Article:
Consider it done. Done by Microsofts reworked Store. The new one can't be used without a microsoft account, even for free (as in free beer) software
            Plasma is easy, but also buggy. Same thing without ridiculous bugs would be close to perfect.


            • #86
              Originally posted by lumks View Post
              Not really. Poweruser do not change a thing. Probably not even the wallpaper.
              Au contraire. Power users change things to what they need..
              They need to work with the machine.
     they can actually just work with them machine – without stuff getting in their way, but instead having stuff support their workflow.

              Accepting defaults is often bad for efficiency; just look at Gnome 3+ or Windows 11. They both need mouse click / hover events to show certain information or make specific actions accessible, that simply are always visible or accessible in other setups. But that's about personal priorities; I guess roads would look a lot cleaner through opaque windscreens, too..


              • #87
                Originally posted by Luke_Wolf View Post
                Hardware vendors will never just change to Linux no matter how much UX polish you put on it. There is no magic "If we build it they will come" threshold to OEM adoption. The only thing that will drive OEMs to adopt Linux is if they see market demand for it, and the only way to get market demand for it is for someone else (Valve) to risk a substantial amount of money to make a big push into the market, at which point they'll test the waters themselves to see if they should follow suite. OEMs stick to Windows not because it's great but because it's the safe bet that will run all of their customer's software and it's what their customers expect to have on it.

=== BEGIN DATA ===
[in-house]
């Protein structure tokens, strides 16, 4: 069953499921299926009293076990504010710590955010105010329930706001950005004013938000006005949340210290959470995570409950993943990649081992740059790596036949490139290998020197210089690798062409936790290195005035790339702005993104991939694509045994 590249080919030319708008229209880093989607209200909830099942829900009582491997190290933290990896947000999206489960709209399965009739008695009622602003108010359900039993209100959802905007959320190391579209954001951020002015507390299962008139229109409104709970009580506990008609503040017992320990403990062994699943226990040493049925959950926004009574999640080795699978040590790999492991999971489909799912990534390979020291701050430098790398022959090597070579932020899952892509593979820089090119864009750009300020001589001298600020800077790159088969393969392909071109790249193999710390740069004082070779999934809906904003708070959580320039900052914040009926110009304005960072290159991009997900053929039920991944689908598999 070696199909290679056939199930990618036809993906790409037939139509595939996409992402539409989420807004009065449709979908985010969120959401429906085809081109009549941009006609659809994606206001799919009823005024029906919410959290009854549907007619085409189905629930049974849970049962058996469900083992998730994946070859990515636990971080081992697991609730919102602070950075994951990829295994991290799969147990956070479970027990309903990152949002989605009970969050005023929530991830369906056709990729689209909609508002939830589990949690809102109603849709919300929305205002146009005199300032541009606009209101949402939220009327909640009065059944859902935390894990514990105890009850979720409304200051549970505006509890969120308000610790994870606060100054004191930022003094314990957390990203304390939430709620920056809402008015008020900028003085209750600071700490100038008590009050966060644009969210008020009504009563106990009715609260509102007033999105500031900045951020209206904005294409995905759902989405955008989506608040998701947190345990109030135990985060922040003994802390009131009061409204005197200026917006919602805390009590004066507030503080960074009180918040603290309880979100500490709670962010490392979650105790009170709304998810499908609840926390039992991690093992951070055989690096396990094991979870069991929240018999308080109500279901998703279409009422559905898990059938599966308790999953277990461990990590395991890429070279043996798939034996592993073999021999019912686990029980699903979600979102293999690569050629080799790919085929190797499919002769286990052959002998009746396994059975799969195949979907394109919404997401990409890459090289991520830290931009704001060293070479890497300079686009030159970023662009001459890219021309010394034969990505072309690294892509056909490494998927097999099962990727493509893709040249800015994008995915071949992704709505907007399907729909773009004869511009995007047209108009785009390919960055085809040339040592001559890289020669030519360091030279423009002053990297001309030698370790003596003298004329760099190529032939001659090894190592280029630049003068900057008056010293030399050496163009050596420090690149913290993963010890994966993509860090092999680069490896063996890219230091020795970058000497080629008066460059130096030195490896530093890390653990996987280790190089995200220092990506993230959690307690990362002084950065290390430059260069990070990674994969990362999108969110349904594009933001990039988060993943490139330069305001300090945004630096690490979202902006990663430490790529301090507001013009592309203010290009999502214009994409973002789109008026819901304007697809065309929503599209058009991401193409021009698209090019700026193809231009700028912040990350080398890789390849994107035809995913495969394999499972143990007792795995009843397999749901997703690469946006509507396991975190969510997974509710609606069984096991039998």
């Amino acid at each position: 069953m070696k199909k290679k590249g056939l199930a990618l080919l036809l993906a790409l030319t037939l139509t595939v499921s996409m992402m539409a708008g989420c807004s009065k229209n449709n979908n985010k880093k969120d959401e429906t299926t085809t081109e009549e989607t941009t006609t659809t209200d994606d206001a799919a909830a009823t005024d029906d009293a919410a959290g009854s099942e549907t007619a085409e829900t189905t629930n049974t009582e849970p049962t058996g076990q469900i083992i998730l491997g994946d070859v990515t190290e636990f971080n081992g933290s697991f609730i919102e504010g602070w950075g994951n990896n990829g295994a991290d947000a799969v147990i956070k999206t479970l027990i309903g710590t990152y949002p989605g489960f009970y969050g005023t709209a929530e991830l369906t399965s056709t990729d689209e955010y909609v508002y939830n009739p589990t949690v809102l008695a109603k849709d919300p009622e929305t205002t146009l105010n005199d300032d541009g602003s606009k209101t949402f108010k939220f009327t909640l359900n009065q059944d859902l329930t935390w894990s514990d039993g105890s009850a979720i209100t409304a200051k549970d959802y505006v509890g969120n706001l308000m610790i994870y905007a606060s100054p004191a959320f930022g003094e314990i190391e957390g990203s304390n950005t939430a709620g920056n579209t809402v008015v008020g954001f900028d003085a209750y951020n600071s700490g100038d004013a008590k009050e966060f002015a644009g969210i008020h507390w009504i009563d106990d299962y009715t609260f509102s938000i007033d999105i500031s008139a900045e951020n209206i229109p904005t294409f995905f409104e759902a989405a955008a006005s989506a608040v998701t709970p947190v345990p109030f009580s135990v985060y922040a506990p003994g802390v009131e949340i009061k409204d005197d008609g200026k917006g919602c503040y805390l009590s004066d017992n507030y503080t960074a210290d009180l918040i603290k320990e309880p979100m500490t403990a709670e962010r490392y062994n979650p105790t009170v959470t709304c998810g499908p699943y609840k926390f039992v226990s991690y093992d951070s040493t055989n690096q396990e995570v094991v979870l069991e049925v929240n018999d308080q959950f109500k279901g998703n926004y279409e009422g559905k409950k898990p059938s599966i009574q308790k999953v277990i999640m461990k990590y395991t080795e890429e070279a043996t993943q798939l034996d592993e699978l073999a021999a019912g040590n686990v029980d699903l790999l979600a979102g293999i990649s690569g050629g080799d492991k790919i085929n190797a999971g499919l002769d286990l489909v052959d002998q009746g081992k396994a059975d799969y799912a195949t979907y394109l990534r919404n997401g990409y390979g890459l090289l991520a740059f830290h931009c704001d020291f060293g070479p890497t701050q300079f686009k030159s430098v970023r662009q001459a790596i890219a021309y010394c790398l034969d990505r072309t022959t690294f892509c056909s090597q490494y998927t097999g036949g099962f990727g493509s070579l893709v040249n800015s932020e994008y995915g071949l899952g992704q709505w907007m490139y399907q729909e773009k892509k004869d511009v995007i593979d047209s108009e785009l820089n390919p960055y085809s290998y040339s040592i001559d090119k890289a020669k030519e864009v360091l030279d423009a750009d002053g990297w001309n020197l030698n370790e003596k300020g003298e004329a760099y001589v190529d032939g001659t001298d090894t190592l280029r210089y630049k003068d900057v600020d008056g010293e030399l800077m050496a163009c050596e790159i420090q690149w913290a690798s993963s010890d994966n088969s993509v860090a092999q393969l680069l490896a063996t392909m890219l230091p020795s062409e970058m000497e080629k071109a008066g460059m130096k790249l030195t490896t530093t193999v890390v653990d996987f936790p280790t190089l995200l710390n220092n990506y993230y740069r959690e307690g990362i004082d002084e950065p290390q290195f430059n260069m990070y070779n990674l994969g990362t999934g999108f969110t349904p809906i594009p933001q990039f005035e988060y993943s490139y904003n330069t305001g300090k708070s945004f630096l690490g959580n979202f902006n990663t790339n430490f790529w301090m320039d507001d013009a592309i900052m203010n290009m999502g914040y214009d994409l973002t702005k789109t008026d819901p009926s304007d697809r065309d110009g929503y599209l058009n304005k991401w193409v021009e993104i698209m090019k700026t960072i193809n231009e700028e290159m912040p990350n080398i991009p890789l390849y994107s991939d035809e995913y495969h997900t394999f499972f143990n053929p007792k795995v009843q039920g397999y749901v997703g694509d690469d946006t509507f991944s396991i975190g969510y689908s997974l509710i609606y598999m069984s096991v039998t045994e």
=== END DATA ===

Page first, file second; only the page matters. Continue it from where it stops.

Valve may change this situation with the SteamDeck and SteamOS 3.0 but even so that's a slow drawn out transition where OEMs target gamers and then slowly introduce it into the mainstream.
                Not only that, the massive amount of money involved. OEM's are invested in MS due to Bulk licensing Deals, Agreements on Preloaded software and Firmware restrictions supported directly by MS them selves through direct deployment.
                OEM's wont just switch till MS either stops supporting them, and the cost cant be pushed onto the consumer. OEM's have one concern, and thats profit.

                That said, i dont know many people even buying OEM PC's anymore. Quality has taken a huge nosedive in the last 5-7 years, with a focus on the top-end exclusively and the bottom-to-mid getting some of the worst treatment imaginable. - Desktops slipping away from mainstream PC's in favor of laptops, allowing more tightly controlled OEM hardware decisions.
                Its not a market i expect to expand more, with more mobile convenience on portability of arm based devices running android and ios...

                The thing that gets overlooked is less and less PC users are these "noobs" as people see them, some of them are coming from phones seeking "PC Gaming" as the outlet. But i dont see non-gaming oriented PC users growing. Just more and more power-users and employment-derived workloads.